Article by the Writing Study Group of the NCTE Executive Committee, November 2004


    • In this book, Kelly Gallagher argues convincingly that the role of the writing teacher must evovle to meet the demands of today's students. Consistent with WriterKEY, the author suggests how to be more effective in giving feedback to students. He also distinguishes between craft and editing and how teachers should teach and provide feedback to students. We think this book is indispensable to today's thoughtful writing teacher.

      You can find more about this book: here at Amazon

      Search: Kelly Gallagherfor more information on his ideas.


    • Teachers rely on a combination of written comments and conferences to provide feedback and guidance with student work-in-progress, but White conducted reasearch to challenge the productiveness of this effort. Finding included that written comments make it too easy to mark every element that needs work rather than highlight a few key points for the student to focus on. Teachers often struggled to limit comments and to avoid overloading students and making feedback ineffective, as this research other composition studies show. Students get overwhelmed by extensive comments

      White, Edward M. 2006. Assigning, Responding, Evaluating: A Writing Teacher’s Guide. Boston: Bedford/St. Martin’s.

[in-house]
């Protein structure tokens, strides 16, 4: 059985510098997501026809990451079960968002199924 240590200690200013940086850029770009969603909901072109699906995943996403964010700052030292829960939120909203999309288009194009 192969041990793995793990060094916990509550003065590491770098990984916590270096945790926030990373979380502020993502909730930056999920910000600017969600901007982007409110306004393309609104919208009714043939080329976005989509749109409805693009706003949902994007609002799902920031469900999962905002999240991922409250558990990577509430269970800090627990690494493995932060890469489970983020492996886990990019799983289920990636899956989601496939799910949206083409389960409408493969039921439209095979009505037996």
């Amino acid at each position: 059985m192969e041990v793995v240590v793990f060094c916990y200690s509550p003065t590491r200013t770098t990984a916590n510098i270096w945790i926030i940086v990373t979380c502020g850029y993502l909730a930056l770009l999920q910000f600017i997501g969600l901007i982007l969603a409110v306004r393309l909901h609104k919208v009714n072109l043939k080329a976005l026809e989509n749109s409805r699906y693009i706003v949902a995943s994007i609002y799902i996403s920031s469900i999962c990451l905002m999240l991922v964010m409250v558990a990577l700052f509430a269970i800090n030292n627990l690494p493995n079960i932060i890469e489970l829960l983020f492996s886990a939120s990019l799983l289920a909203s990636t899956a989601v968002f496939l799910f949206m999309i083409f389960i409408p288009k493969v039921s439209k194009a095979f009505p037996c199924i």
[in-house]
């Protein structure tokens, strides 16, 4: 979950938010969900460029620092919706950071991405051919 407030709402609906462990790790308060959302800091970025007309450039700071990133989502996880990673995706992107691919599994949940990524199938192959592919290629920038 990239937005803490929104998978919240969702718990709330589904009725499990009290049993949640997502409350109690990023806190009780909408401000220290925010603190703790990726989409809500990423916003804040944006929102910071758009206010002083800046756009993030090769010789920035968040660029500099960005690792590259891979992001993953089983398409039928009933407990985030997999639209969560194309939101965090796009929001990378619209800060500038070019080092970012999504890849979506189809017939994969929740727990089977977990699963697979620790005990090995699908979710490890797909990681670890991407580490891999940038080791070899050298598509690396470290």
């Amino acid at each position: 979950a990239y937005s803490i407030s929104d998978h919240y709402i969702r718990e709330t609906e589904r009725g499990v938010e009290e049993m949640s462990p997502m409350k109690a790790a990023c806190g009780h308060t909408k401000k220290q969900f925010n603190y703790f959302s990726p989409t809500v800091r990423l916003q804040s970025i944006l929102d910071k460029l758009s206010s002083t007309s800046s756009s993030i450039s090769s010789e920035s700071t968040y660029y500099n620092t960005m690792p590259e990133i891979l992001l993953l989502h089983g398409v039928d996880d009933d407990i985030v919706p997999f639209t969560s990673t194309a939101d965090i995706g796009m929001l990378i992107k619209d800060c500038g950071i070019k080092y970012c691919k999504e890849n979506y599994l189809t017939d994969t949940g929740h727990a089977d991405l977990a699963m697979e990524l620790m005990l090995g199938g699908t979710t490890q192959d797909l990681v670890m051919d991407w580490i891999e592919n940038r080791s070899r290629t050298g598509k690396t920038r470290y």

See a preview of the book here

      ISBN 9780312439309


    • Clements (2006) suggests that the disconnect between feedback and revision is complicated by a number of factors, including the legibility of handwriting and editing symbols which sometimes read more like chicken scratch than a clear message. Students usually did their best to interpret the comment rather than ask for clarification. Other times, students made revision decisions based on a formula that weighed the amount of effort in relation to the grade they would receive. In other words, feedback that was easier to address gained priority, and feedback that required deep thinking and a great deal of cognitive work was dismissed. Sometimes these decisions were made out of sheer laziness. Other times students’ lack of engagement with feedback was a strategic triage move to balance the priorities of school, work, and home life. These findings motivated us to find more effective ways to provide feedback that students could understand and apply to improve their work.

      Clements, Peter. 2006. Teachers’ Feedback in Context: A Longitudinal Study of L2 Writing Classrooms. PhD diss., University of Washington.